The Confused Middle
In Madison, the rancor has worn us down
We live in a time of moral confusion. In the last year we have been buffeted by constant acrimony.
RECALL WALKER! STOP THE EDGEWATER! OPPOSE MADISON PREP! Or SUPPORT WALKER! BACK THE EDGEWATER! SUPPORT MADISON PREP!
These controversies, and the issues swirling in their wake, have made a difficult year for any person of conscience. It has shaken our belief in ourselves. We fear that we can no longer talk, negotiate and proceed without vitriol. Or lobbing a Hitler metaphor.
We have become Frank Galvin, a character played masterfully by Paul Newman in The Verdict. Galvin was a fine man but the sheer pain of life led him to drink and crash. Just when all seems lost, he is offered redemption with one last chance to fight for an excruciatingly elusive goal: justice.
In his summation, the underdog Galvin, weighted by despair, begins with quiet words to the jury. You know, so much of the time we’re just lost. We say, Please, God, tell us what is right; tell us what is true.’ And there is no justice: the rich win, the poor are powerless. We become tired of hearing people lie. And after a time, we become … a little dead. We think of ourselves as victims … and we become victims.
In Madison, the rancor has worn us down. It seems damn near impossible to determine what is just and true while drums bang and the smarmy politicians, exploitive media and flush lobbyists blare in our ears like vuvuzelas.
But there is a standard that a former Catholic boy is trying to use as criteria. It is a platform that transcends conservative vs. liberal definitions. It is the concept of social justice, a value shared across many faiths and political ideologies. The core of this philosophy is two-fold: respect the dignity of each person and, when in doubt, show preference toward the poor or most vulnerable.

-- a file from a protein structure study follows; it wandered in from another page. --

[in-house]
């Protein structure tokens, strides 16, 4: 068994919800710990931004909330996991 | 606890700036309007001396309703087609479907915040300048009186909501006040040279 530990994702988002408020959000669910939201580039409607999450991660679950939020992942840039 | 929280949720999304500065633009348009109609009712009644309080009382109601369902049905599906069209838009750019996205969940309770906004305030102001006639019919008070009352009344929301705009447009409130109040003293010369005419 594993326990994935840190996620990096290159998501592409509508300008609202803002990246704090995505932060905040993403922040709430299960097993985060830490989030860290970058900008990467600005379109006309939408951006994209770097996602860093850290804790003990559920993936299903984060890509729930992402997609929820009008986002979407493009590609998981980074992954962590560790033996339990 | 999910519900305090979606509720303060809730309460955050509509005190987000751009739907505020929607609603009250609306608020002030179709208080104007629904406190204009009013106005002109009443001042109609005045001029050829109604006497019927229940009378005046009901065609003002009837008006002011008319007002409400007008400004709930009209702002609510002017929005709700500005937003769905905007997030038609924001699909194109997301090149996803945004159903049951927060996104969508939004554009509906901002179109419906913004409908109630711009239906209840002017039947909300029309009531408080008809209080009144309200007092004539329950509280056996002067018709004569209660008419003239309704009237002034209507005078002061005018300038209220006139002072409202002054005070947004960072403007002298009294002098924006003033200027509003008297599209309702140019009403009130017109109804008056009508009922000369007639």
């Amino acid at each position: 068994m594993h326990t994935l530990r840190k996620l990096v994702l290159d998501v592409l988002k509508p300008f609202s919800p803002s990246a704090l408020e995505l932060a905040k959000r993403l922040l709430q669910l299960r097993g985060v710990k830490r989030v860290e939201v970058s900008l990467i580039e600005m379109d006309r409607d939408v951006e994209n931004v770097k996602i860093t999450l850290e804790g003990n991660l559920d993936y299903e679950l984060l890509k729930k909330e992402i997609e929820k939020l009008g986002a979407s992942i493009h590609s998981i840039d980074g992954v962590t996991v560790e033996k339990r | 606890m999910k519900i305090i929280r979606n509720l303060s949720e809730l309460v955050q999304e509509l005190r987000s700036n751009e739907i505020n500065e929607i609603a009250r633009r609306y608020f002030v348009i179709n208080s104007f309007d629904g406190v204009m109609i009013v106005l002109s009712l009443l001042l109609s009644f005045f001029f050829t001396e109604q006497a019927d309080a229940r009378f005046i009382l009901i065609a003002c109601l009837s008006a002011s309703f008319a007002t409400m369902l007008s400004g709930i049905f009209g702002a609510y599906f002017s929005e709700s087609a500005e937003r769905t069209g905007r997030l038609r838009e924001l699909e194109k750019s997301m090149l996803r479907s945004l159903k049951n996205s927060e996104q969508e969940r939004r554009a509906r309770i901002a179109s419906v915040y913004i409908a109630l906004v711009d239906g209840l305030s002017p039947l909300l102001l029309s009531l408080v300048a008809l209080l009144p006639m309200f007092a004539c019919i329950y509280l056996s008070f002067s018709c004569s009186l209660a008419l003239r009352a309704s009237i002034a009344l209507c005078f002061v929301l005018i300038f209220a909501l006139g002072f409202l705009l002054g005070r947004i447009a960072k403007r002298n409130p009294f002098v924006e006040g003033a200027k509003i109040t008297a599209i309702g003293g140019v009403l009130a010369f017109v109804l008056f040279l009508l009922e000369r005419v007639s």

This criteria will anger some. No surprise. Right now Wisconsin has more anger than field corn and more victims than cheese curds.
But let us proceed nonetheless. Using this standard, the first persons voted off Justice Island are anyone associated with Wall Street and banking. They drove us off the cliff while being paid ridiculous sums. Sure, they help maintain a free market, but they failed to do it responsibly. They should remain quiet—and happy they aren’t joining the conversation on a cell, from a cell.
The next to be ignored are politicians. This call is easy. Both parties are (to borrow a verb from Michael Moore) awash in lobbyist money. Which takes us to lobbyists. It doesn’t matter if it is WEAC cash or Koch coin, their lucre is being delivered in dump trucks to sway votes. They have immense amounts of cash and they use it in every election to obtain power. Ignore them.
Now comes the morally confusing part: the rest of us. Like a final episode of Survivor, events have conspired to pit friends against each other. Today unprotected private sector workers seem to be vying for justice against state workers who, though secure, are hardly wealthy.
The Edgewater debate posed another justice question. Can you help a decimated business sector, and local construction industry, with tax incentives when the city is strapped and cops and firemen are taking wage freezes?
The concept of Madison Prep gets even more confusing. How do you weigh the rights of children and families of poverty and color against the position of an already embattled teacher corps, many of whom spend much of their lives helping those very kids in jeopardy?
The moral tension is enough to make the average person wretch.
Complicating all of this is the relative comfort most of us have enjoyed. This economy requires sacrifice anyone born after 1930 has never, ever pondered. In other times Americans sold apples on street corners to feed their families. Or endured the rationing of sugar and gasoline. But now, as one person protested hysterically to me, “We have had to give up our season tickets to American Players Theatre!” From an historical perspective, my dear, this is not sacrifice.
So how do we decide on what is right? Well, I have reached a position with a qualification. I choose not to demonize those with whom I disagree, because I know these times suck for pretty much everyone. In the end, I will make decisions according to my new, incredibly complicated formula for justice: C-M-L=J. Or, the Cause With the Least Money and Fewest Lawyers Gets Justice. Frank Galvin’s final words offer us hope that we can do this. If we are to have faith in justice, we need only to believe in ourselves. And act with justice. See, I believe there is justice in our hearts.
Of course, this leaves me with another confusion headache. Frank Galvin, the character played by Paul Newman? He was a lawyer.
Madison-based television producer John Roach writes this column monthly. Reach him at firstname.lastname@example.org.